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The Arts
May 23-29, 2007

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'Rabbit Hole'

Pat Kirk
Laundry lines: Becca (Stacy Ross, foreground) listens to Mom (Lynne Soffer) in 'Rabbit Hole.'

Hole of Grief

SJ Rep's 'Rabbit Hole' looks at a mother's anguish

By Marianne Messina

'ACCIDENTS aren't contagious," says Becca (Stacy Ross), the lead character in San Jose Repertory Theatre Company's production of Rabbit Hole. Becca has recently lost her 4-year-old son, Danny, to a car accident, and she's commenting on why her friends with children don't call. In response, Becca's husband, Howie (Andy Murray), tries to explain that the issue is hard for people to deal with. Good thing playwright David Lindsay-Abaire kept this fact in mind as he prepared to put the subject before theater audiences.

The play starts out funny with Becca playing straight man to her zany sister, Izzy (Jessa Watson), as Izzy reveals, in a convoluted way, that she's pregnant. Hints and then details of Becca's tragedy inch out through the humor, so when an angry Becca finally snarls out the brief capsule of Danny's death, we're fully prepared. Weaving a gentle tapestry from the multifarious ways people grieve—Howie struggles to keep Danny's belongings while Becca struggles to distance herself from them—Rabbit Hole avoids overly neat, schmaltzy outcomes and steers away from the predictable.

Under the direction of Kirsten Brandt, the play evokes a broader world than the one defined by Becca's grief. Made homey with lighting by David Lee Cuthbert, Kate Edmunds' scenic design—dining room with escritoire, spacious living room with warm, rounded floor lamps, kitchen with appliance lights glowing softly in the dark—sweeps up to ceilings so high they tower over the second-floor landing. As in life, if you focus closely on the drama, it's easy to miss what's above the house walls, a screen where a blue sky fills with clouds or dusk streaks ribbons of orange light across the darkening sky.

Cuthbert's lighting for one scene, just after Howie and Becca argue, lets Becca's shadow trace her movement on the wall as she mounts the stairs. Once she's left, Howie begins to play a videotape of Danny, and a shadow emerging along the upper wall suggests that Becca has returned to the top of the stairs to listen in—and then the shadow disappears. With this small detail, Brandt weighs in on a later argument between Howie and Becca when he accuses her of knowing what was on that videotape.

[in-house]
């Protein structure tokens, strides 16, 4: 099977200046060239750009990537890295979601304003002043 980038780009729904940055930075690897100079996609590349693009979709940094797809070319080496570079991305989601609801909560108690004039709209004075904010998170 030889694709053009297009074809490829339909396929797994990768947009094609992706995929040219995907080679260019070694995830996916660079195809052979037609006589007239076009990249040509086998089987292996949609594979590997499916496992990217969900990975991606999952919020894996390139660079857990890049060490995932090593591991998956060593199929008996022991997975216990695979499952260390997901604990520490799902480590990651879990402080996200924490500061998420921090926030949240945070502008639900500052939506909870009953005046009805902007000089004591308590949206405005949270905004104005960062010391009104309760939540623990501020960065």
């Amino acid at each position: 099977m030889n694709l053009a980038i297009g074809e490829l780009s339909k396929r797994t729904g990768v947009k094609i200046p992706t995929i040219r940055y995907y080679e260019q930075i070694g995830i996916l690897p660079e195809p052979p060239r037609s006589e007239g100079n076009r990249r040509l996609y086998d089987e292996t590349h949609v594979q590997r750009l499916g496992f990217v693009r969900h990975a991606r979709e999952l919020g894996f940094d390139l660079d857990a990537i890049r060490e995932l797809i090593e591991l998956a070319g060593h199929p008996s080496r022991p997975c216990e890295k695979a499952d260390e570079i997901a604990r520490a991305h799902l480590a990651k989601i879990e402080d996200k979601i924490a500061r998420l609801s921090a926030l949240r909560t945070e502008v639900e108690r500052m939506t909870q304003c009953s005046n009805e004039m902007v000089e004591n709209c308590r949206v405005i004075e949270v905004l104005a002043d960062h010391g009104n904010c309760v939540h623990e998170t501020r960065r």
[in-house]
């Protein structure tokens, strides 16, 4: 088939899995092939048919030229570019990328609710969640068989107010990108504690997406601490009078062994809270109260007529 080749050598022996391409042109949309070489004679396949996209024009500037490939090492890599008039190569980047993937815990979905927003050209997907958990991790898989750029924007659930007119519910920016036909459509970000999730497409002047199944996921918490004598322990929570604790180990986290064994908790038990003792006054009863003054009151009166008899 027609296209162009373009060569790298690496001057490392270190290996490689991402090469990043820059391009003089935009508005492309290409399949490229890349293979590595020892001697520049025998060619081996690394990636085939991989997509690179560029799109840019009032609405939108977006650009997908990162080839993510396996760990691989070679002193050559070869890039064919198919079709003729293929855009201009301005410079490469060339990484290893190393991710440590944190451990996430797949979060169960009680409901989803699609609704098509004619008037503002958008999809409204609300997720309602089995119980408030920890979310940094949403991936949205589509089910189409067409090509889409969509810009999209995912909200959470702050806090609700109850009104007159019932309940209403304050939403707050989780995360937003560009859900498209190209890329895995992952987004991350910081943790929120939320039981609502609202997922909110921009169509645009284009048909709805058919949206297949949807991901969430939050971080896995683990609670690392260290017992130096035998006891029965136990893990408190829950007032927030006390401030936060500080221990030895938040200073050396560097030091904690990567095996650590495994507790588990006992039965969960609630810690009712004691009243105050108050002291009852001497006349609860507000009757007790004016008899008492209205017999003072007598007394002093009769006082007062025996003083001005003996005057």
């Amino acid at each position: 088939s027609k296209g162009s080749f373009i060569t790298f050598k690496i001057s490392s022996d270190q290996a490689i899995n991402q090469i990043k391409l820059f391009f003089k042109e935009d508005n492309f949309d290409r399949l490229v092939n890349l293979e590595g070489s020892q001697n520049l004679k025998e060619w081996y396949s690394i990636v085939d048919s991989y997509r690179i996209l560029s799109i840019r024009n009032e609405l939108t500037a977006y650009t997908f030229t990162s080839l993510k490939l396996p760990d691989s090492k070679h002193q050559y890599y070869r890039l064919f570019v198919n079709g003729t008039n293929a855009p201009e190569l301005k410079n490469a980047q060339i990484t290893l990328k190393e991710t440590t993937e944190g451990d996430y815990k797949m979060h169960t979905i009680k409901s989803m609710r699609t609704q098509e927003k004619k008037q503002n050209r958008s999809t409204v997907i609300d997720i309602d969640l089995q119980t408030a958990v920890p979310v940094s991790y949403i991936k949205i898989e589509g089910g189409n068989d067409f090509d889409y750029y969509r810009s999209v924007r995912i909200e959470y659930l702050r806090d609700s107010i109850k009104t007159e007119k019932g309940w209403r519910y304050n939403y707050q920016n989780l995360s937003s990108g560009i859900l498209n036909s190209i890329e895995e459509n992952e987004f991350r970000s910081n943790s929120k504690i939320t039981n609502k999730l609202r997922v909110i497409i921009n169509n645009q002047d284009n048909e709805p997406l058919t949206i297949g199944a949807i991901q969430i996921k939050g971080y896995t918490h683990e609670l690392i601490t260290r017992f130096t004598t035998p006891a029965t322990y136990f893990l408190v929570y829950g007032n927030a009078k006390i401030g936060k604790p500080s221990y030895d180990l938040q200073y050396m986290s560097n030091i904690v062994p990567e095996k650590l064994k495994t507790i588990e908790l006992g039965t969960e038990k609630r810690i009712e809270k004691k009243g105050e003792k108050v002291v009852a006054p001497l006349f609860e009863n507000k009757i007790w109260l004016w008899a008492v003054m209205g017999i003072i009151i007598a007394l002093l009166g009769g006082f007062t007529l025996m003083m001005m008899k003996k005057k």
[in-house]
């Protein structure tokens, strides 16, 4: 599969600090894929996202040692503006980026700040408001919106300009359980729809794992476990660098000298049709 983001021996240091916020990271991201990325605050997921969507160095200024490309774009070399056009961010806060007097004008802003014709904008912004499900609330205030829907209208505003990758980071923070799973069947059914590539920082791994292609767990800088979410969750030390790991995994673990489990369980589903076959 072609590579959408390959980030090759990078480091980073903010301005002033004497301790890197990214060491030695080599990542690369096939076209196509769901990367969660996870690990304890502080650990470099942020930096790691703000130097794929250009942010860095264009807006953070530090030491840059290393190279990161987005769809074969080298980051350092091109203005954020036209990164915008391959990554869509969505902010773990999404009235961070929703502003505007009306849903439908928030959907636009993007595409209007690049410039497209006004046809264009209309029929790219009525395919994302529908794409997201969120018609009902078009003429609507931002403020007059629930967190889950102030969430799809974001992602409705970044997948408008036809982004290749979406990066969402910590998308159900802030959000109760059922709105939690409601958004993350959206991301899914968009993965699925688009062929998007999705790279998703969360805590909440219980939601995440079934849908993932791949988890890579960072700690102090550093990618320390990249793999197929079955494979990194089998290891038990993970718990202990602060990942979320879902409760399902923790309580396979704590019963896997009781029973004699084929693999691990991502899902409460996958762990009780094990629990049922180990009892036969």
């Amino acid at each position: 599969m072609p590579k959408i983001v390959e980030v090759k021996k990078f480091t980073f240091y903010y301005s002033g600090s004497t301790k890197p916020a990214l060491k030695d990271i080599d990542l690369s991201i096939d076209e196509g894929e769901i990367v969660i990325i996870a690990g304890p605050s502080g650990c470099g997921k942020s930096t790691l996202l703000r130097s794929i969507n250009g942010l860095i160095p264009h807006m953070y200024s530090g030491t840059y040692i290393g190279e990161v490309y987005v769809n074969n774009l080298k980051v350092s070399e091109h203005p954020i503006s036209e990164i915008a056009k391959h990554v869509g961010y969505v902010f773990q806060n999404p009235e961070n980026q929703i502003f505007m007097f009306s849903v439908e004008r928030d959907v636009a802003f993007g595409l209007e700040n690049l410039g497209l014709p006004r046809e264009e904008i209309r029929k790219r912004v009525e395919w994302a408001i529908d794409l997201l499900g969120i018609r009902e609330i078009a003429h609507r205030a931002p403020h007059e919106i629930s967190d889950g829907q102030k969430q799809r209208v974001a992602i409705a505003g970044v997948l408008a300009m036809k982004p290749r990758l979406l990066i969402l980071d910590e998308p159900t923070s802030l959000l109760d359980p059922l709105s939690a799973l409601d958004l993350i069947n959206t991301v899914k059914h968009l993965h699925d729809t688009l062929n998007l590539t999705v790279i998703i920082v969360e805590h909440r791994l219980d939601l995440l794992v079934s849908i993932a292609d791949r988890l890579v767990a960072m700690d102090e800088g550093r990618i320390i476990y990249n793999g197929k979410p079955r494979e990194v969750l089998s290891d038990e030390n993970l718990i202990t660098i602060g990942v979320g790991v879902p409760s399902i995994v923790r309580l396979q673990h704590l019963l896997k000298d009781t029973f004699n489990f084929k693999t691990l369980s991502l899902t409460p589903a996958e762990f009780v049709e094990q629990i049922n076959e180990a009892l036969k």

Though the play doesn't clobber us with grief, it does seem to want to leave us with a residue, like puzzlement, the feeling of unfinished business, emptiness. The production uses Danny's bedroom to craft the sense of emptiness over the course of the play. Edmunds has designed a neat, small room tucked behind a veil-like scrim until it rolls forward (a bit clunkily), and we see Becca sitting on the blue bedspread near a floppy, sprawling stuffed animal. All the boyish toys and boy posters sit neatly in place in shelves, on dressers and over walls. Here, Becca reads a letter from Jason, the driver who hit Danny.

The next time we see Danny's bedroom, Becca and her mother, Nat (Lynn Soffer), are chatting, dismantling the room by piling plastic dinosaurs and robotic dogs into milk crates. The mother-daughter dialogue continues as the bed is stripped and the crates are removed, and there grows an ever-stronger sense of a presence or personality bleeding out. Jason (James Breedlove) is the most unresolved character, enigmatic, soft-spoken, high school age. Breedlove's Jason is reticent, and he leaves his emotions and his trajectory since the accident unarticulated. In a way, the audience like Becca isn't allowed to "figure things out," and so the ending may not be the most satisfying, but then some endings aren't supposed to be.

Rabbit Hole, a San Jose Repertory Theatre production, plays Tuesday at 7:30pm, Wednesday-Friday at 8pm, Saturday at 3 and 8pm and Sunday at 2 and 7pm (2pm only June 10) through June 10 at the Rep, 101 Paseo de San Antonio, San Jose. Tickets are $35-$56. (408.367.7255)

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